Independence Day and The Seventh Amendment | LML Lawyers

Independence Day – Saluting The Seventh Amendment on the Fourth of July

June 29, 2018
BY: Domhnall O'Cathain

Did you ever think of taking a minute to thank Olde England on Independence Day?!

A long time ago, King Henry II ruled over England. Then, like now, people had disputes over who owned land. To solve the disputes, King Henry declared that members of the public could come together, decide the facts, and make a decision on who should win.

A few years later, King John had the crown. King John was not loved by his people and had to come up with something to buy himself more popularity. To keep himself above water, a document, called the Magna Carta, was put together. It gave the people certain guarantees to make them happy, such as less money to pay the king and the right to a jury trial to solve disputes.

When the English came to the Americas, they brought some of the good and some of the bad. We know the bad and that is why we celebrate the 4th of July. But like all groups and races that built America, the English brought a lot of good. The good? A system of law and rights that now give people the right to have members of the community decide their disputes – not a king, not a computer, not a corporation – but Americans, of every race and belief, who are aged 18 years or older.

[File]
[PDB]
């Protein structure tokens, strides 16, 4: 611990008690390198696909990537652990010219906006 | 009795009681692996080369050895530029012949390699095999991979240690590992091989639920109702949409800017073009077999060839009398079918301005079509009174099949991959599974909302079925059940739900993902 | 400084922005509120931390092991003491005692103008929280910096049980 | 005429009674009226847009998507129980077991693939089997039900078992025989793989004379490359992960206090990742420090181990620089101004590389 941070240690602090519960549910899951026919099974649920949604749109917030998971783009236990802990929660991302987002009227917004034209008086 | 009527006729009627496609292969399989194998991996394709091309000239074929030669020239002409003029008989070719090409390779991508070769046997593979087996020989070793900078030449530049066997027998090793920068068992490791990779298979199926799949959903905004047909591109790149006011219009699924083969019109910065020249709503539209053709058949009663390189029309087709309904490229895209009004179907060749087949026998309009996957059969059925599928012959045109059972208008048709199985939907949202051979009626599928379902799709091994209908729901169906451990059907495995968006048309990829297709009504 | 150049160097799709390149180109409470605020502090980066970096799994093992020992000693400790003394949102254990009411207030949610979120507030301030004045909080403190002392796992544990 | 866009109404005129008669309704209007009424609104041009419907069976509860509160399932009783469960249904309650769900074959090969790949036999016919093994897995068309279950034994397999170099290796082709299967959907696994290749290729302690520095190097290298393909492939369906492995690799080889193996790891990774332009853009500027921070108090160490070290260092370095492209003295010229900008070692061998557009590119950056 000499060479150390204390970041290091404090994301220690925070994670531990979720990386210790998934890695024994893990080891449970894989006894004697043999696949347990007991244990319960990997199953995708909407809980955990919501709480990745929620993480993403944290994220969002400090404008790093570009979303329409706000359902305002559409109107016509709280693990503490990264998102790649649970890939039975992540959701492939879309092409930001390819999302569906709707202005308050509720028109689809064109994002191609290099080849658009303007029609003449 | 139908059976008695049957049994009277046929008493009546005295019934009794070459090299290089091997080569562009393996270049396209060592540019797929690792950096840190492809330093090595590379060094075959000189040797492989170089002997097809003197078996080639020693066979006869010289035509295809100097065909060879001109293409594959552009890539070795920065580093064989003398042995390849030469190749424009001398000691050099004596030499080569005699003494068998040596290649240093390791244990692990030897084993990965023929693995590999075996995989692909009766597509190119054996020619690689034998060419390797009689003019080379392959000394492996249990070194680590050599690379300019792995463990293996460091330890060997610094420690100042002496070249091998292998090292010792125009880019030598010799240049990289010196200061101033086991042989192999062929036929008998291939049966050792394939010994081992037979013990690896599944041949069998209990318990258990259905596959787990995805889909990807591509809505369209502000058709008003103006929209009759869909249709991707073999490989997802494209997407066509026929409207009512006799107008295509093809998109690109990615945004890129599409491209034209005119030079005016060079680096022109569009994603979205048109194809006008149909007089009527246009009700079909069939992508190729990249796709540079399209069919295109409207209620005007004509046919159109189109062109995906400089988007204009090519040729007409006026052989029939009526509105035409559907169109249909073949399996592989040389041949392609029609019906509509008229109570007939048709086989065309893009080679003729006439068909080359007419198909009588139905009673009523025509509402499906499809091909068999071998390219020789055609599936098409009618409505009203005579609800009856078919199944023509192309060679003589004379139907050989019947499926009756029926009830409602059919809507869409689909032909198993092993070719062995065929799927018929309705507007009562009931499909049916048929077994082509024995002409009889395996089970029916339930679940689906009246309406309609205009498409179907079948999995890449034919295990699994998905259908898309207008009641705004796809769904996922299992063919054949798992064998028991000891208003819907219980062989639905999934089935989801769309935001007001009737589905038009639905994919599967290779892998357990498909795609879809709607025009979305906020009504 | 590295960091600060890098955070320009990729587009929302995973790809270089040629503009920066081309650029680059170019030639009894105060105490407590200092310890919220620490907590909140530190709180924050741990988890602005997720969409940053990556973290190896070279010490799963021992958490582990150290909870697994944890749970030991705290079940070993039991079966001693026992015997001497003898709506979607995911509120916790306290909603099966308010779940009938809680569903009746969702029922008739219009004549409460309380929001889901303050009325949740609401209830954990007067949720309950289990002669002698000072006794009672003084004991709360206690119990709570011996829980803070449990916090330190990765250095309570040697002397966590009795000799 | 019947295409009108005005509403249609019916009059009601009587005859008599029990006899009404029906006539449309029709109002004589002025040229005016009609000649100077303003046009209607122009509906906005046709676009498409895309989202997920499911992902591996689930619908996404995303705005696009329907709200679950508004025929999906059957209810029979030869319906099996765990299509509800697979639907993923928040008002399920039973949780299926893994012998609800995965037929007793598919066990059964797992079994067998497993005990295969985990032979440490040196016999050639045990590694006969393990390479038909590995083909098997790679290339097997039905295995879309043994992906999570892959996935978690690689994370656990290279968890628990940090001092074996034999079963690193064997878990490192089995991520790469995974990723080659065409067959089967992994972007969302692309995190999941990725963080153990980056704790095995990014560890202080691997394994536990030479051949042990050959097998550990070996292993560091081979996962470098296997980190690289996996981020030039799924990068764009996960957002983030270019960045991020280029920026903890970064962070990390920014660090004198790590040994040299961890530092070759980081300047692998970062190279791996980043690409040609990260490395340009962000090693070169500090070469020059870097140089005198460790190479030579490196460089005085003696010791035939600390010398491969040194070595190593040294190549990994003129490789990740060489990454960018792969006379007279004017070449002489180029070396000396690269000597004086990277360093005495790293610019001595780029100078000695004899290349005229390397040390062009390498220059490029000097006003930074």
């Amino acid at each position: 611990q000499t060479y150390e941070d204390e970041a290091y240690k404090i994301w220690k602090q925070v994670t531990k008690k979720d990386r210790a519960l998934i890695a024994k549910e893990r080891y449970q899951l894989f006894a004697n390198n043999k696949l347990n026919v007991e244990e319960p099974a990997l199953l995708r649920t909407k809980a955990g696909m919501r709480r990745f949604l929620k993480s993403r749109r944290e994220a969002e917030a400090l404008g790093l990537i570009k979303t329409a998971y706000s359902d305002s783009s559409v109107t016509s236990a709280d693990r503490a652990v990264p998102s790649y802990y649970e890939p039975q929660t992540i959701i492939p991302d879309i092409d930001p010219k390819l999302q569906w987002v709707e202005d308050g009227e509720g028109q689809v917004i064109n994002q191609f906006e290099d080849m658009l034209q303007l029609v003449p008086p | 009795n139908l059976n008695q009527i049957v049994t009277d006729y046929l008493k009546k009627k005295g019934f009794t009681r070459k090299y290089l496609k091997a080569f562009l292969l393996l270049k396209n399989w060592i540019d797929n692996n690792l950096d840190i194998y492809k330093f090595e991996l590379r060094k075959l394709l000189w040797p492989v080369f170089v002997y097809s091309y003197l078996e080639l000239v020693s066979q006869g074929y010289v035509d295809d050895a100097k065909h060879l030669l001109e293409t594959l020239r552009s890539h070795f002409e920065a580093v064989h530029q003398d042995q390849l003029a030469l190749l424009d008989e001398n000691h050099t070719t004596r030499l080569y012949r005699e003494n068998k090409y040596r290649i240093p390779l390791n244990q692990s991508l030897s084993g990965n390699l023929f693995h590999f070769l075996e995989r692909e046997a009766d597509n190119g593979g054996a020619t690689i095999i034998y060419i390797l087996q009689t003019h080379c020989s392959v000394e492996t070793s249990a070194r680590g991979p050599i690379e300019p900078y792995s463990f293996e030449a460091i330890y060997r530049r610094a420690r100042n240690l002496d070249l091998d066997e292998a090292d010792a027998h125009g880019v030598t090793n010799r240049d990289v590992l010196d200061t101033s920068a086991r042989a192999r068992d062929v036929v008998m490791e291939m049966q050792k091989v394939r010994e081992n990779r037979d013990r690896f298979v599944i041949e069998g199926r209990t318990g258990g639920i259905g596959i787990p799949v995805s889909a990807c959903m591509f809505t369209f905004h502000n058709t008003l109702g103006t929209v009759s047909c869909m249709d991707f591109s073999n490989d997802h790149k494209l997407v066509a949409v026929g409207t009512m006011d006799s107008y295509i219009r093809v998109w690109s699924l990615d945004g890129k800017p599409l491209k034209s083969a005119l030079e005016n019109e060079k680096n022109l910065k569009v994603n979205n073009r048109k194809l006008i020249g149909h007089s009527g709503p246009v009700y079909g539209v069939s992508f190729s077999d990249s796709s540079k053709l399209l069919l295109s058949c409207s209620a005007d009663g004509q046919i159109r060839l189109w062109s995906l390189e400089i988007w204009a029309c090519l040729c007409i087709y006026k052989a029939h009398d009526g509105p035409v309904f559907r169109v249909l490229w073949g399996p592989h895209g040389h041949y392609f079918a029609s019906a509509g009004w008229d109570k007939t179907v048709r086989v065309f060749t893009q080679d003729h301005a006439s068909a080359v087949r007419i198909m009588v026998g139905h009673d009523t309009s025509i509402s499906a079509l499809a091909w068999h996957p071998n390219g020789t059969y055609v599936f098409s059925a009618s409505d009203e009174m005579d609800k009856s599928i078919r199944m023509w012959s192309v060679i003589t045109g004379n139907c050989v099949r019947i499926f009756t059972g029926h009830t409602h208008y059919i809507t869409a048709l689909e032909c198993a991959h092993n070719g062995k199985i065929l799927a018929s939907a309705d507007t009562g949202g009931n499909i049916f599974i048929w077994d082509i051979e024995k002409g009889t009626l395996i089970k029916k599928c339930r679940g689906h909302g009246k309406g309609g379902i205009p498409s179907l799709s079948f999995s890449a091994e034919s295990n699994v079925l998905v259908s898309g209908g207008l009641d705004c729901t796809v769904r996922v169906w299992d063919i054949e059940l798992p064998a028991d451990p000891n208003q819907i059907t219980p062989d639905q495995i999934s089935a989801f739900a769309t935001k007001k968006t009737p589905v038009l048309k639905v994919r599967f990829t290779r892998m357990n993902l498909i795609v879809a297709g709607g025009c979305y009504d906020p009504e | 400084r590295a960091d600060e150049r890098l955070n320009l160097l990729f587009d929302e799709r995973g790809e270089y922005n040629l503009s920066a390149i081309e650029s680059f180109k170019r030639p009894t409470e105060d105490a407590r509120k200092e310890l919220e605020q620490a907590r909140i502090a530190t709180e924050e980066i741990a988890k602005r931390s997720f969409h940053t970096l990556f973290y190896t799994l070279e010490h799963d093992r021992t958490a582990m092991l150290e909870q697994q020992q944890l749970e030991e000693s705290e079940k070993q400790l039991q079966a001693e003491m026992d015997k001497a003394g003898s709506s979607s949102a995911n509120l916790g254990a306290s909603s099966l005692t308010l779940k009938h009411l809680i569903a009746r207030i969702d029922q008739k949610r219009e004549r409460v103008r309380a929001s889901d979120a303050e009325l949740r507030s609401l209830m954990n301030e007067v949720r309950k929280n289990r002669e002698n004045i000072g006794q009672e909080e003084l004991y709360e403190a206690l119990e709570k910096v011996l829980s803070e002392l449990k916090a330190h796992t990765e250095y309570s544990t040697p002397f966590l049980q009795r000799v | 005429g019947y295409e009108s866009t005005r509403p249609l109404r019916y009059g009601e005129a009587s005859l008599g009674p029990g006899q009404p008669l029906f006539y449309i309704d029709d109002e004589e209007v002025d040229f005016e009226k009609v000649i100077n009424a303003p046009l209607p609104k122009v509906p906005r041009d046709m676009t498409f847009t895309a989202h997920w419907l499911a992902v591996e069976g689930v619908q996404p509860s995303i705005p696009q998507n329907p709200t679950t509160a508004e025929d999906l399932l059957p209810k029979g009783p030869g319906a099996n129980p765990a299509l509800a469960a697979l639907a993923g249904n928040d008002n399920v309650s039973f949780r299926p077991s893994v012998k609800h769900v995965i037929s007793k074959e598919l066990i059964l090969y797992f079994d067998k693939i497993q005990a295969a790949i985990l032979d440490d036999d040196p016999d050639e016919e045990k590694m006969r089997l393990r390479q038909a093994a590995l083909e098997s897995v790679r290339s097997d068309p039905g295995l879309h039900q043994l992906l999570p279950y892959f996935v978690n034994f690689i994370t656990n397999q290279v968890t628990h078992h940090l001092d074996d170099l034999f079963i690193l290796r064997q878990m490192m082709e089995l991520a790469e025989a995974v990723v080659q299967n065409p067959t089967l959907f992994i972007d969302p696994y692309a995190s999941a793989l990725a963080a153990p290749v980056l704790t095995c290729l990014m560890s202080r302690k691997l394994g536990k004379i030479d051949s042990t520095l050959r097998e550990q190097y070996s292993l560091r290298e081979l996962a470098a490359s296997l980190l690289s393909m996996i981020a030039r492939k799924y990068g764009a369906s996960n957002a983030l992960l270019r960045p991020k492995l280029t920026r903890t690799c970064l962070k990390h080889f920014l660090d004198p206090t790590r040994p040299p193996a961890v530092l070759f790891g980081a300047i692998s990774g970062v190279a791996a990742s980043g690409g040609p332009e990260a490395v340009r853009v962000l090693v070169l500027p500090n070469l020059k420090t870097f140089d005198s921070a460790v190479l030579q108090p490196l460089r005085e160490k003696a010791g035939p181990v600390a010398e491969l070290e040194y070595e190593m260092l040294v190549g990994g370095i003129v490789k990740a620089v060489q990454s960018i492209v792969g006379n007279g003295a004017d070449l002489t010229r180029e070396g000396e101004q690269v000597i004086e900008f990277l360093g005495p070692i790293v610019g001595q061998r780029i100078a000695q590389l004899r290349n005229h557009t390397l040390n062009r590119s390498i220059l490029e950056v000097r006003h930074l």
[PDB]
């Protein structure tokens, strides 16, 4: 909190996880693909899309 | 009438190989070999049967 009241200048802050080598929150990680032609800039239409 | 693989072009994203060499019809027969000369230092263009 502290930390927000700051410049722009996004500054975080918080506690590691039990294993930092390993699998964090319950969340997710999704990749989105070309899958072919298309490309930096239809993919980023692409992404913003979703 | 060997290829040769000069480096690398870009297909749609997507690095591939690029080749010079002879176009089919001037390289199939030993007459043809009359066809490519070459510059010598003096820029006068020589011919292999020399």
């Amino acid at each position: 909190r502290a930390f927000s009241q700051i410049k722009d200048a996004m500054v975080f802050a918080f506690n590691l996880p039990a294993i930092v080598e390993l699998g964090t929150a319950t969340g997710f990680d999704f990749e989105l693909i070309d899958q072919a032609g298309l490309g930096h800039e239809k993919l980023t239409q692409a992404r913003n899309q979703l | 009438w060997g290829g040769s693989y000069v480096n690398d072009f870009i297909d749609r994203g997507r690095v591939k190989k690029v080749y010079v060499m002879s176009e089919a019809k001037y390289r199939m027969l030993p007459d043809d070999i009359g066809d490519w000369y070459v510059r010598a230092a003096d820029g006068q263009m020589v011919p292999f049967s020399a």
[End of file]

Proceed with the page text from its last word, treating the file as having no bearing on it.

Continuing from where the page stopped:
The Beginning of Trial By Jury

The jury trial was given constitutional protection over time. The 7th amendment of the Constitution states that “… the right of trial by jury shall be preserved …”.

But the opposite has happened in England where fewer and fewer cases go to a jury. In England, it is now criminal cases and some civil cases— such as slander and defamation— that are decided by juries. Who decides the other cases in England? The judge in the wig and robes.

Your right to have a jury decide your case is always under attack here too.

Corporations want cases decided by arbitrators. Doctors want to limit the amount of money you get for your medical malpractice injuries. Lawmakers are trying to cut attorney fees to the point where it is not economically possible to file lawsuits. Judges are limiting the questions your lawyer can ask the jury. Lawyers who don’t know how to try a case with a jury are luring people out of courts and talking about alternative dispute resolution.

So, if you want to honor a founding principle of our nation this Independence Day, one that gives people a fighting chance against the might of the government, corporations and insurance companies, take a minute to read the text of the 7th Amendment.

“In suits at common law, where the value in controversy shall exceed twenty dollars, the right of trial by jury shall be preserved, and no fact tried by a jury, shall otherwise be re-examined in any court of the United States, than according to the rules of common law.

So, let’s salute America and be thankful for one of our most precious and underrated freedoms, the right to have your dispute decided by a jury.

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At Lesnevich, Marzano-Lesnevich, O’Cathain & O’Cathain, LLC, we are wishing you a very Happy Independence Day.

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